Yin chariots moving in the dead world
Pit 2 contains fourteen hundred elite
troops of life scale, including cavalrymen, infantry,
horses and ninety wooden chariots.
Yin soldiers guarding the dead emperor
Six thousand yin soldiers stand
in formation in Pit 1, guarding the city of the dead.
About thirty years ago, with the help of the farmers in
the outskirts of China’s ancient capital city Xi’an, one
of the greatest archaeological discoveries of the last
century was made. A hidden palace had been located and
some of the terra-cotta foot soldiers, cavalrymen, infantry
stationed in three underground wooden vaults were unearthed.
For more than two thousand years this yin army
faithfully guarded the city of the dead that includes a
palace, an armoury, an imperial park, two layers of city
walls and a drainage system.
More than twenty years later, in 1998, another major archaeological
breakthrough occurred around the hidden palace. In a huge
pit between the
inner and outer retaining walls, about a thousand stone
helmets, armours, horse reins, bronze weapons were unearthed.
The structures in the pit are made of timber and earth,
and at each of the four corners there is a 14 metre long
ramped. Evidently the site was served as the military supply
It is believed that the workmen made the terra-cotta soldiers
according to the real people who once were warriors of
the First Emperor, and that the overall arrangement was
carefully fashioned to resemble the formation of the real
battle array. As the depot is situated closely behind the
troops, it is a clear sign that the Qin’s army already
used field depot to support their military forces on the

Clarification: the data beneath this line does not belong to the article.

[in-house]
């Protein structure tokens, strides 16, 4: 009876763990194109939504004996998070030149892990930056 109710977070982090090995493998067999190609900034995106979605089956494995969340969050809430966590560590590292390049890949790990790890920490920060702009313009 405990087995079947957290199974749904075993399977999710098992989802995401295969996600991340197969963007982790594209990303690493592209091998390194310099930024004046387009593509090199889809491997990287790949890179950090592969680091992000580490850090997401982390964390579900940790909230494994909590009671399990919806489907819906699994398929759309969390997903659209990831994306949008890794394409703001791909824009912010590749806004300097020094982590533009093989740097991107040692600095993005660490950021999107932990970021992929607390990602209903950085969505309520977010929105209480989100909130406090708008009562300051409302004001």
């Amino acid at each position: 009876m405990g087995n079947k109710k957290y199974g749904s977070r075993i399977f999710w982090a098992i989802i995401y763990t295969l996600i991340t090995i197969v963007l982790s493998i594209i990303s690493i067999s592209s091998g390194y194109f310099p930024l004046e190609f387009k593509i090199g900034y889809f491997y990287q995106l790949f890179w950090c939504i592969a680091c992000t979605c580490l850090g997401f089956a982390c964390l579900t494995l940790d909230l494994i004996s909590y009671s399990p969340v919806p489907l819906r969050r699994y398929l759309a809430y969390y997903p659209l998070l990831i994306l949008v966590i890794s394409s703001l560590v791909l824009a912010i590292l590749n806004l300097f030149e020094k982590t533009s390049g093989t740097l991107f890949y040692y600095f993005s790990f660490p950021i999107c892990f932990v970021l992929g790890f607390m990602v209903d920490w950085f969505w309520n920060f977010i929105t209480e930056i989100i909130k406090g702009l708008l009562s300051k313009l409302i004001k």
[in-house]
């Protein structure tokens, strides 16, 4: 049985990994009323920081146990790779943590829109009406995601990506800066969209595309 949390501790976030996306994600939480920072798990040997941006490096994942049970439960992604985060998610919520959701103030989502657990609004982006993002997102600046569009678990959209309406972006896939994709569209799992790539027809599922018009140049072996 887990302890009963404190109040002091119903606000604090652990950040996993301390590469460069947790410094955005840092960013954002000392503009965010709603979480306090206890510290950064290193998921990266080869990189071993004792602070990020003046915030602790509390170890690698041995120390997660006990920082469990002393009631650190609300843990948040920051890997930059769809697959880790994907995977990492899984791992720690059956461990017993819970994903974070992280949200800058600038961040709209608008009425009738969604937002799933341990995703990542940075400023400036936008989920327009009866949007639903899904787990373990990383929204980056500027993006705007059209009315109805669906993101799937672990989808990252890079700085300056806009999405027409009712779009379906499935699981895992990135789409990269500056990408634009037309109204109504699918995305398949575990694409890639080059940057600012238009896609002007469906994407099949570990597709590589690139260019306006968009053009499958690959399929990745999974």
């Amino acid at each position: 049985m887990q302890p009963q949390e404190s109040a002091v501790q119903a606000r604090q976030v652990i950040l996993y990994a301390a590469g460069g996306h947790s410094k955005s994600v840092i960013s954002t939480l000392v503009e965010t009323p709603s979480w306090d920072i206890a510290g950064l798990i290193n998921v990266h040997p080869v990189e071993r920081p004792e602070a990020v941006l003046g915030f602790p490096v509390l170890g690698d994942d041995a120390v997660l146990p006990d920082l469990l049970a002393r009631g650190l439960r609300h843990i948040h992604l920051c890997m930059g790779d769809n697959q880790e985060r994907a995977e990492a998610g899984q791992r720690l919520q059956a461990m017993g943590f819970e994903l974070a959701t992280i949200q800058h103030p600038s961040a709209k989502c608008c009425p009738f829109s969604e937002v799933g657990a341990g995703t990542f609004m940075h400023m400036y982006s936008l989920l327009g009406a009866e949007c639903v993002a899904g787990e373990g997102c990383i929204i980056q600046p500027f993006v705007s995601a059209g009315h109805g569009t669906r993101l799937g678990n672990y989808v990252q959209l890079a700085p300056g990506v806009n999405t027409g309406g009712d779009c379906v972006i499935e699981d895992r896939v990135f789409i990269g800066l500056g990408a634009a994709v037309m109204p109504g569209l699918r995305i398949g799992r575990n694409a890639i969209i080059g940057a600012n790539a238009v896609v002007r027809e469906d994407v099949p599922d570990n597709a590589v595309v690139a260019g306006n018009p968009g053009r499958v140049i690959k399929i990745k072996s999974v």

But what make this latest discovery most remarkable are
those white stone fragments scattering on the ground, which
now have been confirmed as the broken pieces of the soldiers’
helmets. Previously it was believed that helmets did not
appear in Chinese army until the Han Dynasty.
Since then another seven years past and time entered September
2006. On a Saturday afternoon, a third discovery was made.
This time the fellas who first spotted something unusual
are not farmers digging for water, nor are archaeologists
digging for articles, but the security guards patrolling
the Pit No. 1.
At 2 pm, September 16, without warning a previously unknown
terra-cotta yin soldier manifested into life and
took the position in the pit by storm.
The yang guards on the ground were shocked. Clearly
didn’t want anything to upset the yin-yang balance
in the exhibition hall, they also jumped into the pit pursuiting
that alien presence. Two minutes later, the freshly
strengthened yin formation was broken up and the
Emperor’s new warrior was dismissed from the rank.
It turned out that this extra foot soldier was not made
of terra-cotta to start with, then he did not belong to
the yin world, and finally, he was not even a
German warrior: Hi guys, I come to
boost your presence.
Chinese warrior: Give the password
Discharged from the First Emperor’s army
A terra-cotta fan, this German acting art student studying
at a Huangzhou college had plotted the act for quite some
time. He took the trouble to survey the site, craft the
armour and paint his face before jumping into the pit.
Biggest Underground Palace
Code 6 Digits